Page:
The official trial of the four-day working week has been a hot topic, with many businesses taking the opportunity to test the idea out for themselves. Many firms have actually found that the move has boosted employee productivity: “Perpetual Guardian, a New Zealand firm trialled a four-day week. The results found that 78% of employees could more effectively balance their work and home life. This was compared to 54% prior to the experiment.”
Equally, in terms of attraction and retention, this benefit in particular is proving extremely popular for prospective job seekers: research shows that 63% of businesses found it easier to attract and keep quality staff with a four-day working week. So, if companies are curious about the possibility of trialing this and are in a position to provide to do so, this will definitely help them to stand out in a wildly competitive market.
6. Flexibility and hybrid/remote working options
You’d think that flexibility has become so commonplace in businesses post-pandemic that it can barely be recognised as a desirable benefit anymore. But, in reality, it’s surprising how many companies are failing to offer it. If you’re one of those businesses that haven’t yet pivoted to offer flexible and hybrid/remote working as standard, you’re falling massively behind other businesses and will undoubtedly be losing out on quality candidates. People expect flexibility and accommodation of their working requirements as standard now, and employers need to be prepared to offer these or they can expect to lose out on employees.
7. Unlimited and enforced holiday
Recently, a lot of companies have trialled offering unlimited holiday days as a benefit. In theory, this is an extremely desirable benefit to be offering. But, in reality, it was shown to be ineffective, as employees actually wound up taking less holiday than they would have with a set number of days. The pressure of most work cultures to appear committed to their work meant that people were taking far fewer days off than they would’ve had they been given a set number of days to take. However, a great example of how to counter this issue and continue to offer an unlimited holiday allowance as a benefit was shown by UK fintech company Oakham, who managed to counteract the issues by not only offering unlimited holiday but also requiring their employees to take a minimum of 20 days off a year. If you’re considering, or are already offering unlimited holiday as a benefit, make sure you’re including a clause that enforces taking days off too in order to ensure your benefit is actually effective.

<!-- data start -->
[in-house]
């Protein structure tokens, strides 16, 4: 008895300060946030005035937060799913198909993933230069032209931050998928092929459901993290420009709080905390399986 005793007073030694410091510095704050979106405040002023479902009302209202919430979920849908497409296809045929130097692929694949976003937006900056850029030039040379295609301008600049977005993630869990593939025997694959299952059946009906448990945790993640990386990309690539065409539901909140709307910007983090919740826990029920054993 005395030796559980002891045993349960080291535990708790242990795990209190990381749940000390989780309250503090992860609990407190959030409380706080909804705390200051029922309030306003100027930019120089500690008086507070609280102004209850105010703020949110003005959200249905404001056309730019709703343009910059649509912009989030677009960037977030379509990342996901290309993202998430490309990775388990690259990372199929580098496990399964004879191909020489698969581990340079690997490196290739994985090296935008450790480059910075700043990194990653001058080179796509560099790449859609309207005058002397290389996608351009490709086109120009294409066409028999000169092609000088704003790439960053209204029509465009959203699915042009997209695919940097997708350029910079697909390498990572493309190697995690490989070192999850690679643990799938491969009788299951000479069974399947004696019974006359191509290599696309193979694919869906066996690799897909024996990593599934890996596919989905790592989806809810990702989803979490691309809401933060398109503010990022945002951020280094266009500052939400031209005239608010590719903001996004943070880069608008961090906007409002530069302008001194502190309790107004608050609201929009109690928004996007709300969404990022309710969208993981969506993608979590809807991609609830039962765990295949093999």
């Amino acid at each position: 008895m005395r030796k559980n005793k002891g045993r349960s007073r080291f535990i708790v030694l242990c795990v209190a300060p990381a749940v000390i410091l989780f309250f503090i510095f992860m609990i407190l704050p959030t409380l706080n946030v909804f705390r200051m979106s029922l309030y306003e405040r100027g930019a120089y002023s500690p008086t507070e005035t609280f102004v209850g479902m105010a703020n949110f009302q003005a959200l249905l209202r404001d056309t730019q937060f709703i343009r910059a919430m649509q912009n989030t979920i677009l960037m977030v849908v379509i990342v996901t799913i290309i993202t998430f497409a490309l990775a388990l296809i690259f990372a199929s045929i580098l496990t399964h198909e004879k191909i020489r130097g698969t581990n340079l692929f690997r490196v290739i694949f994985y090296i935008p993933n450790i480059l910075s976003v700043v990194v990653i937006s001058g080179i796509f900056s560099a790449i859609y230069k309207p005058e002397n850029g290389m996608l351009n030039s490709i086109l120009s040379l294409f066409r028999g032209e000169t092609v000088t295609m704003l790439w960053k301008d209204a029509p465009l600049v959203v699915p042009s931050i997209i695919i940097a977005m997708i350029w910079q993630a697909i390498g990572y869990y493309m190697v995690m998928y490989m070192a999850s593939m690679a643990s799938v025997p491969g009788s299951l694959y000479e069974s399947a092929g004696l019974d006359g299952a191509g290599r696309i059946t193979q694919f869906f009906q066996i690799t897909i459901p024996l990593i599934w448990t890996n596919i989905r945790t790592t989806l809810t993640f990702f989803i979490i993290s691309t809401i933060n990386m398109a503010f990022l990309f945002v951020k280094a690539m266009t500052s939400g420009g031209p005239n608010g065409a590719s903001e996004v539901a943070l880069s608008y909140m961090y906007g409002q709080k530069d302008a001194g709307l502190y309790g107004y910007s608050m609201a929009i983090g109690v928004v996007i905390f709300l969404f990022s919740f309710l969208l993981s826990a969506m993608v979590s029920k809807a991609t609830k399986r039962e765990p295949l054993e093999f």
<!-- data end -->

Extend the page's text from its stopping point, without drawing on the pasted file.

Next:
8. Enhanced maternity/paternity leave
For workers who are considering starting a family, working for a company that opts to offer enhanced maternity and paternity leave is a high priority. At Heat, we offer enhanced parental pay as standard, and we find this encourages new parents to take more time off work to bond with their child and be with their partner and family. Alongside our fully remote working policy, it also helps the well-being of our team and promotes a positive work-life balance.
So, whilst some of these benefits have stood the test of time to remain perpetually popular, it’s unsurprising that we are seeing the effects of the current climate and cost of living crisis having a knock-on effect on employee priorities when considering which benefits they are looking for, either from prospective or current employers. At a time when everyone is conscious of their spending and looking to cut costs, it’s easy to see why those benefits that offer solutions to these concerns are topping the list. Equally, you can also see the impact of the pandemic in the increased popularity of benefits such as flexibility, the 4-day working week model and unlimited/enforced holiday days, as shifting employee priorities have seen the collective workforce prize their personal lives equally- if not higher than- their professional ones.